But the details of the death of a 66-year-old artist known to be a gutsy and “swashbuckling” (as the Eagle called him) drinker and fighter would be much more mysterious.

“Children Throwing Snowballs,” 1906

Ira Glackens, son of fellow social realist painter William Glackens and friend of Luks’, supposedly revealed the truth in a 1957 biography of his father.

Luks body was found under the elevated near Sixth Avenue and 52nd Street, as it was originally reported. But heart disease didn’t kill him: a bar fight did.

Under the Sixth Avenue El at about 53rd Street, 1939

In the biography, Ira Glackens said “[Luks] was knocked cold in a barroom brawl” according to the Daily News. This was in the waning days of Prohibition, when several speakeasies in brownstones lined 52nd Street, aka “Swing Street.”

“The illegal joint could hardly report a drunken row, so Luks—dead or nearly so—probably was carried to the spot where cops found him,” states the Daily News.

George Luks, 1910

Is the barroom death story the right one? We’ll likely never know. But it might be the story Luks himself would have preferred—a tough yet tender artist who went down swinging. He’s a favorite of this site; see more of his work here.

[First image: National Portrait Gallery; second image: Brooklyn Daily Eagle, 1933; third image: Wikipedia; fourth image: MCNY X2010.11.6064; fifth image: niceartgallery.com; sixth image: MCNY X2010.7.1.18346; seventh image: Wikipedia]

The coal company helped the city survive winter

December 21, 2020

Stuart Davis was a New York artist of the 20th century best known for his playful Modernist paintings filled with bright colors and geometric shapes. But early in his career, he was influenced by the Ashcan School—and he stuck with the social realist style with this 1912 piece, Consumer Coal Company.

It’s a powerful painting that invites viewers to feel the sharp snap of snow whipping around a low-rise block somewhere in New York City. (I’m guessing Lower Manhattan, see the Federal-style houses with the dormer windows.)

Forced to work in the blustery weather, the men from the coal company shovel a load into a sidewalk coal hole, where it can be transferred to the furnace to keep residents from freezing to death.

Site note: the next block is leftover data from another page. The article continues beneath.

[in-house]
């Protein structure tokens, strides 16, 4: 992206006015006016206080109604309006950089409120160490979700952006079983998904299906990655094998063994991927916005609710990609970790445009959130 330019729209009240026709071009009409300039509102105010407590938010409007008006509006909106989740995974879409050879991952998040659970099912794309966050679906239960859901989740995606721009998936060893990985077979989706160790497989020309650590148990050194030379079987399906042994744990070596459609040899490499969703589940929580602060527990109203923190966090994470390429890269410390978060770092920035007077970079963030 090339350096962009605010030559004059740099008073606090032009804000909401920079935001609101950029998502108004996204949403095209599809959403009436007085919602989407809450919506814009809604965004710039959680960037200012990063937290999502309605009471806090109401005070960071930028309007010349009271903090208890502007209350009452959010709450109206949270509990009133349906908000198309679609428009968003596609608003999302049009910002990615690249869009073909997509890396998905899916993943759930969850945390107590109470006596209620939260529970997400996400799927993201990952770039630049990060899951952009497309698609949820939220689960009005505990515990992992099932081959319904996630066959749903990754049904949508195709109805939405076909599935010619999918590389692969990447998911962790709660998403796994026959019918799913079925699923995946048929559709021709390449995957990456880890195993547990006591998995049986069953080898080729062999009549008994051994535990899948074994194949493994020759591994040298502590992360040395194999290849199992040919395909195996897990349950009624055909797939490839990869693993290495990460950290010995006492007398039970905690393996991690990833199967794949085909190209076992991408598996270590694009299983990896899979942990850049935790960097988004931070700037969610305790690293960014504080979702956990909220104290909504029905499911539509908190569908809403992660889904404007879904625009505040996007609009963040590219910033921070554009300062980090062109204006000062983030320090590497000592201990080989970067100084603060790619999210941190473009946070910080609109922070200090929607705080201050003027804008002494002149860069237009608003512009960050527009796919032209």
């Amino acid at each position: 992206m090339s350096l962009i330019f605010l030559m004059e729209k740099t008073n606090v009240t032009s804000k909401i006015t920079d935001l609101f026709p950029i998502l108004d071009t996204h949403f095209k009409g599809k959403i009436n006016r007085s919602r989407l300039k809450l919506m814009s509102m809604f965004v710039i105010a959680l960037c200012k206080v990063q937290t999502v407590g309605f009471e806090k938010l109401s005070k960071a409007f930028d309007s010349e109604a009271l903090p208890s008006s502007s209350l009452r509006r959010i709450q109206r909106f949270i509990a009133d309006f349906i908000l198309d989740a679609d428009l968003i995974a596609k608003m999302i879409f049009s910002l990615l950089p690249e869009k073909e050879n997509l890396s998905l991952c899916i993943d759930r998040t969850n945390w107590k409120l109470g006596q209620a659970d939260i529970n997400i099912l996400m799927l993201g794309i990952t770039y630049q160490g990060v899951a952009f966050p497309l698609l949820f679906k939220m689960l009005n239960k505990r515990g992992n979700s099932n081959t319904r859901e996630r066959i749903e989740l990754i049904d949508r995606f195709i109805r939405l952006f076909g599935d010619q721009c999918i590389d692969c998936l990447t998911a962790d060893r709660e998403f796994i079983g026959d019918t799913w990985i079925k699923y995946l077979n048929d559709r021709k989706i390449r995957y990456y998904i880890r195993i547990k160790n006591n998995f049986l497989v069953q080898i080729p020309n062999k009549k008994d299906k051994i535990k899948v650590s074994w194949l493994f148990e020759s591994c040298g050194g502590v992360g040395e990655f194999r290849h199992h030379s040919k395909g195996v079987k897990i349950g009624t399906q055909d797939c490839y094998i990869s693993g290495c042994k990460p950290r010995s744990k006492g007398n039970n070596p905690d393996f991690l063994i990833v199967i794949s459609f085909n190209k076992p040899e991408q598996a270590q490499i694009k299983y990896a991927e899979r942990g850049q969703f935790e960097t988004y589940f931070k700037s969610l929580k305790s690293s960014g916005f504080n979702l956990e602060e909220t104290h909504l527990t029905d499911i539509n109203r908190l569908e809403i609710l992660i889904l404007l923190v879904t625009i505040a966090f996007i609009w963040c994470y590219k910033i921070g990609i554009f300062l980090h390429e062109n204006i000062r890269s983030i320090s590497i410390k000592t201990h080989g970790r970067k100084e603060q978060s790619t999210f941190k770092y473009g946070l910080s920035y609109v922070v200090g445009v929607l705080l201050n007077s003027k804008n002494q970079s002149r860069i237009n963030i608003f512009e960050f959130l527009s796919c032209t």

It probably wasn’t Davis’ intention when he painted this scene to provide insight into how life was lived in New York in 1912. But the painting immortalizes the role the coal companies played in New York winters—when Gotham was still largely dependent on coal-burning furnaces (not to mention horse-pulled wagons).

Little Italy in 1920 in six painterly postcards

December 21, 2020

While looking through the website of the Museum of the City of New York last week, my eyes fixated on what I thought must be a painting: a colorful, somber scene in Little Italy in 1920—the men mostly standing against a brick storefront while women and children sifted through a basket of fresh loaves of bread on the curb.

Which of New York’s many Little Italy neighborhoods is it? Based on one of the postcard captions that mentions Mulberry Bend, this is the Little Italy of Mott and Mulberry Streets. Manhattan had others, one on Bleecker Street and another in East Harlem, which was once the the borough’s biggest Italian enclave.

But is this image, part of a collection of several separate images of life among the vendors and residents of Little Italy, actually a painting? If it is, it’s part of an unusually beautiful postcard series produced by the penny postcard company Raphael Tuck & Sons.

Rather than colorize and reprint photos, perhaps the company commissioned an artist to illustrate these scenes. It might have been worth the effort considering how popular postcards were in the early decades of the 20th century. The new medium allowed people to see brilliant images of other parts of the world in much higher quality than newspaper photos.

“The postcard was to communications at the beginning of the 20th century what the internet is to this one; it was a relatively new idea taking hold like wildfire that revolutionized communication,” states the introduction to the book New York’s Financial District in Vintage Postcards.

Raphael Tuck & Sons was one of the leading postcard publishers, capturing images of New York City’s prettiest streets, tourist attractions, and ethnic neighborhoods. (The MCNY collection includes a Raphael Tuck postcard of Chinatown in 1908, among other sites.)